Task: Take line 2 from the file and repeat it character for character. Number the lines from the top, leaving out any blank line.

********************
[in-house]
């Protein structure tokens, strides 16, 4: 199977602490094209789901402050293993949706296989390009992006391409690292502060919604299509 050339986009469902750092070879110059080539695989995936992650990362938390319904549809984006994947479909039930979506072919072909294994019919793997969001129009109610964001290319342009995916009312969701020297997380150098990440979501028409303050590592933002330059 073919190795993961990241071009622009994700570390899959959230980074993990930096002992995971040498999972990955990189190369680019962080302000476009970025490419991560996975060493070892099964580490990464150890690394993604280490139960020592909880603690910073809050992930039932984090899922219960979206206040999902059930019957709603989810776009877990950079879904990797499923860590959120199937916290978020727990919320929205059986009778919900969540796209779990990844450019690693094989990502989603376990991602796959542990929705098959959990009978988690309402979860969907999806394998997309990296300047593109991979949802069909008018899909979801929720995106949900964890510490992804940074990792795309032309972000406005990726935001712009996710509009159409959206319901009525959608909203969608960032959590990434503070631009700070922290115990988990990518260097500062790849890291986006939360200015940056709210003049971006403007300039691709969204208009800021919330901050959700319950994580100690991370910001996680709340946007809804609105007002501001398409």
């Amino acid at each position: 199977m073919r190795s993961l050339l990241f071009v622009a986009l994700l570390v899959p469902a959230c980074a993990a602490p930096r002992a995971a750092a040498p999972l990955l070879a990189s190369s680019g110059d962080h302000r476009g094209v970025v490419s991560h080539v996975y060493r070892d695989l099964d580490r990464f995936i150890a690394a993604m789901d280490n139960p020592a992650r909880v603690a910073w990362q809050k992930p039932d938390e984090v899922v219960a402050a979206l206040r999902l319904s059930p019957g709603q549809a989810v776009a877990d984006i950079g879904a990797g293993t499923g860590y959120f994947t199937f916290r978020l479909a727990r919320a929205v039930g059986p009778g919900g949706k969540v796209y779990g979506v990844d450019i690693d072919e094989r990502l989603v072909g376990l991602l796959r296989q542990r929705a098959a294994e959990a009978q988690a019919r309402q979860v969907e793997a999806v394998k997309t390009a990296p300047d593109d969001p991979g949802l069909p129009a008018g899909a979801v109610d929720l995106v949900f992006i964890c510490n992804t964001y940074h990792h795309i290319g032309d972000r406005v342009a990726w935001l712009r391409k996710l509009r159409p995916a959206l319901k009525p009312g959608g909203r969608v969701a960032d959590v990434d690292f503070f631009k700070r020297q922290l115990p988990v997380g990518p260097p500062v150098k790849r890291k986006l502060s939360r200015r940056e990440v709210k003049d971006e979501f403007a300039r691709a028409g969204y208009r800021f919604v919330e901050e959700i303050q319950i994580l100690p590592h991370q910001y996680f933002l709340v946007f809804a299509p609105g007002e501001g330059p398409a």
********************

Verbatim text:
């Protein structure tokens, strides 16, 4: 199977602490094209789901402050293993949706296989390009992006391409690292502060919604299509 050339986009469902750092070879110059080539695989995936992650990362938390319904549809984006994947479909039930979506072919072909294994019919793997969001129009109610964001290319342009995916009312969701020297997380150098990440979501028409303050590592933002330059 073919190795993961990241071009622009994700570390899959959230980074993990930096002992995971040498999972990955990189190369680019962080302000476009970025490419991560996975060493070892099964580490990464150890690394993604280490139960020592909880603690910073809050992930039932984090899922219960979206206040999902059930019957709603989810776009877990950079879904990797499923860590959120199937916290978020727990919320929205059986009778919900969540796209779990990844450019690693094989990502989603376990991602796959542990929705098959959990009978988690309402979860969907999806394998997309990296300047593109991979949802069909008018899909979801929720995106949900964890510490992804940074990792795309032309972000406005990726935001712009996710509009159409959206319901009525959608909203969608960032959590990434503070631009700070922290115990988990990518260097500062790849890291986006939360200015940056709210003049971006403007300039691709969204208009800021919330901050959700319950994580100690991370910001996680709340946007809804609105007002501001398409």